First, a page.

Numismatica Ars Classica, Zurich   |   Auction 111   |   24 September 2018 Sort by Lot-NumberSort by Estimate
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Lot 171

Estimate: 18'000 CHF   |   Starting price: 14'400 CHF Price realized: 20'000 CHF
Hadrian augustus, 117 – 138. Aureus 119-122, AV 7.25 g. IMP CAESAR TRAIAN H – ADRIANVS AVG Laureate head r. Rev. P M TR P COS III Tiber reclining l., holding rudder and leaning with l. elbow on his inverted urn. C 1113. BMC 132. RIC 79. Calicó 1337 (this coin). Biaggi 642 (this coin).
Rare. Struck in high relief with a pleasant reddish tone and extremely fine
Ex Glendining 20 February 1951, Ryan part IV, 1771 and NAC 49, 2009, B.d.B, 210 sales. From the Biaggi and the Collection of a Retired Banker.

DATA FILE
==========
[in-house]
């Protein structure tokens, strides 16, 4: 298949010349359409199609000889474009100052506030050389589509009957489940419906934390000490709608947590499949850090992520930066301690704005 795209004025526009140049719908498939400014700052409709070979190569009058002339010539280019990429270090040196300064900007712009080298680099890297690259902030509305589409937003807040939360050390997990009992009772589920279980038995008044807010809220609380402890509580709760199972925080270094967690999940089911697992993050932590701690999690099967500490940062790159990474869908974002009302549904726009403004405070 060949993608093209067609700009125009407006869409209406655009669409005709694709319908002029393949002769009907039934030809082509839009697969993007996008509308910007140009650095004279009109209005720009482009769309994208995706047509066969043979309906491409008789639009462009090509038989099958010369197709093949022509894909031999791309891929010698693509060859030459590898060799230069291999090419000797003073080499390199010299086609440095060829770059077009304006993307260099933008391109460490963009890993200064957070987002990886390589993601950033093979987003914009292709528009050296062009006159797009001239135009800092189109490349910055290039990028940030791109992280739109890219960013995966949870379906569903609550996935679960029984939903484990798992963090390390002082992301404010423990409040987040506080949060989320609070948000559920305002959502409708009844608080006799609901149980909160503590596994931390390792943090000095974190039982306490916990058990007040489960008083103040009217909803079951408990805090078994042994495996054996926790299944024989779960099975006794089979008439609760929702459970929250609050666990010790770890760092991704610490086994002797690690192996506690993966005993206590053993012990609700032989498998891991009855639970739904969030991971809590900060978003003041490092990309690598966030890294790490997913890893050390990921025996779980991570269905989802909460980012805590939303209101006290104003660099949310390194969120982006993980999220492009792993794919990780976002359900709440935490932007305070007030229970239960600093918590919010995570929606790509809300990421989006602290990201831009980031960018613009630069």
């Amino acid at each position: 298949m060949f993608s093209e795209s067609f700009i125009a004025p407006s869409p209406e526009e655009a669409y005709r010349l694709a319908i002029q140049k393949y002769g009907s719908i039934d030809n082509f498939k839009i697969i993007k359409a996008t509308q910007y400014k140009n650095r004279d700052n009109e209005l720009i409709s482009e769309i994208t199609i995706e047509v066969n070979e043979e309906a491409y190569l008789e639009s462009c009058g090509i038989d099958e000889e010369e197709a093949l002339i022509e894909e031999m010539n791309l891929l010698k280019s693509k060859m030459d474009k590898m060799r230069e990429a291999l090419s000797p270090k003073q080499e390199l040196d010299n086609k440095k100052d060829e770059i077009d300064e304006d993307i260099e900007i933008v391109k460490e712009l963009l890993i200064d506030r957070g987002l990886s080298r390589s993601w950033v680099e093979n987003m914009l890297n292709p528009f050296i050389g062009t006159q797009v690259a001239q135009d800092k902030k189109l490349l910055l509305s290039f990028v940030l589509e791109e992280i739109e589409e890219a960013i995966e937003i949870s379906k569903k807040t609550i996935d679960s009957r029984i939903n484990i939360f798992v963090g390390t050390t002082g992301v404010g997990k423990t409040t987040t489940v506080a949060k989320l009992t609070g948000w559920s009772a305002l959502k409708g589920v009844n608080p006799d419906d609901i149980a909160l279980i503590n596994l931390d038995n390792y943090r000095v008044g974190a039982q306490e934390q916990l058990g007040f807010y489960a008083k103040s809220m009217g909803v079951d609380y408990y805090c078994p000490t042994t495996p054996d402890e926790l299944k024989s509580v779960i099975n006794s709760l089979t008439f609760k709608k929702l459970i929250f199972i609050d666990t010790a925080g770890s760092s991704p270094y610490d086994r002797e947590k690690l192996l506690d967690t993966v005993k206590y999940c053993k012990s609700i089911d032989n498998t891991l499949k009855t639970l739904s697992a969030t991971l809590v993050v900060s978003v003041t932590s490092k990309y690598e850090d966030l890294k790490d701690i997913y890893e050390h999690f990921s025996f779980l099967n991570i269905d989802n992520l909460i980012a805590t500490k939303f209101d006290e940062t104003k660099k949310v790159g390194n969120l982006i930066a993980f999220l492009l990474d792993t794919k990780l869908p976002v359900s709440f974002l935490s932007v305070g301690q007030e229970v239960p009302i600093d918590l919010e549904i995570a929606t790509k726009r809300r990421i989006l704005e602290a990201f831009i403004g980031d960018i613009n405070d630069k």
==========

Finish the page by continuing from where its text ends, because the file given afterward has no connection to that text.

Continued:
Hadrian was born to a Hispano-Roman family of senatorial rank, probably from the city of Italica. He was a second cousin of Trajan by blood and raised in Trajan’s household from the age of 10, after Hadrian’s parents died. Hadrian was further connected to the great military emperor by a marriage to Trajan’s grand-niece, Vibia Sabina, sometime after A.D. 100. This relationship made it possible for Hadrian to succeed Trajan when he died on 8 August, A.D. 117. The ancient sources disagree on whether the childless Trajan actually adopted Hadrian as his heir on his deathbed or whether Hadrian and Trajan’s wife manipulated the situation in order to claim the succession. The new emperor got off to a rocky start by condemning several senators in absentia and ordering their deaths, apparently because they were potential rivals for the throne. This act, which trampled on the customary rights of the senatorial class, was never forgiven and the Senate remained quietly hostile towards Hadrian throughout his reign. The Roman elite was further challenged by Hadrian’s policies, which ended the military expansionism that characterized the reign of Trajan and earlier emperors. Instead, Hadrian focused on the administrative, economic, and cultural development of the extant provinces. To this end, Hadrian departed from the traditional model of the Roman principate, in which the emperor spent most of his time at Rome when he was not off on campaign, and spent more than half of his reign outside Italy touring the provinces. The emperor’s taste for travel and Greek cultural pursuits also drew unwelcome comparisons with Nero, who had also drawn the ire of the Senate. Between A.D. 122 and 132, Hadrian was frequently on the move from province to province, encouraging self-government among the cities, particularly in the Greek East, where he posed as the defender of Greek freedom and culture. Near the beginning of his travels, while visiting Bithynia, Hadrian is thought to have met the beautiful youth, Antinous, and immediately fell in love with him. By A.D. 128, Antinous had become the emperor’s favourite and joined him on his provincial tours. However, in A.D. 130, Antinous died under mysterious circumstances while sailing on the Nile with Hadrian. According to some accounts he was murdered while others claimed that he was sacrificed to the god of the Nile. Whatever the case, Hadrian was deeply grieved by the loss of his favourite, and immediately ordered the deification of Antinous and founded the city of Antinopolis in Egypt to commemorate him. Temples and statues of the youth subsequently sprang up in cities throughout the Empire in order to please the emperor. Although the majority of Hadrian’s reign was peaceful, his desire to refound Jerusalem (destroyed by Titus in A.D. 70) as the pagan Roman colony of Aelia Capitolina in A.D. 132 sparked a violent revolt in Judaea under the leadership of a messianic figure named Simon Bar Kokhba. This rebellion, which was not repressed until A.D. 135, was very bloody and resulted in the loss of an entire legion on the Roman side, the death and enslavement of thousands of Jewish rebels, and the destruction of many of their settlements. The war also disillusioned the emperor in his quest to create a harmonious cosmopolitan empire. After his return from the Bar Kokhba War, Hadrian turned his attention to the question of succession. This was a serious problem since his unhappy marriage to Sabina had been childless and he was frequently in ill health. Although he had long suggested that his great-nephew, Cn. Pedanius Fuscus Salinator, would succeed him, during a severe illness in A.D. 136 Hadrian decided to adopt L. Caeonius Commodus, one of the consuls of that year, as his heir. This decision was highly unpopular and inspired a coup that resulted in the execution of Salinator and his grandfather. As the emperor’s designated successor and second in command, Commodus took the name of Lucius Aelius Caesar, but did not live long enough to succeed his adoptive father. Aelius died of a haemorrhage on 1 January, A.D. 138, forcing Hadrian to look for yet another possible heir. He found a capable successor in the proconsul of Asia, Titus Aurelius Fulvus Boionius Arrius Antoninus. Hadrian died not long after, on 10 July, A.D. 138, leaving Antoninus to assume control of the Empire. Antoninus immediately ordered the deification of Hadrian, but the Senate, which had long felt abused by the latter, initially balked at this request. The Senate relented when Antoninus threatened to refuse the imperial title, a move that would almost certainly engender civil war. Hadrian thus entered the ranks of the gods and the cowed Senate voted the new emperor the title of Pius in recognition of his display of filial piety towards his adoptive father. This attractive gold aureus is related to Hadrian’s later famous ”travel series”—coins depicting personifications of provinces, cities, and rivers visited by the emperor during his travels throughout the Empire. Here a male river god holding an oar as a somewhat generic attribute reclines on the reverse below Hadrian’s imperial titulature. Unfortunately, unlike Hadrian’s issues featuring the Nile, this river god lacks any label, causing some disagreement over which river is represented. The type is most commonly described as the Tiber and dated to the period A.D. 119-122 on the basis of titulature and portrait type. As Hadrian spent much of this period in Rome it is not unreasonable that the type should represent the river that supported the city as the centre of empire. It has also been suggested that the type could represent Tina, the god of the River Tyne in northern England. After a period of revolt and Caledonian invasion in the province of Britannia, in A.D. 122 Hadrian ordered the erection of a wall between the Tyne and Solway Firth to mark the border between Britannia and the Caledonians. If the Tina identification is correct, then this issue is not likely to have been struck before A.D. 122.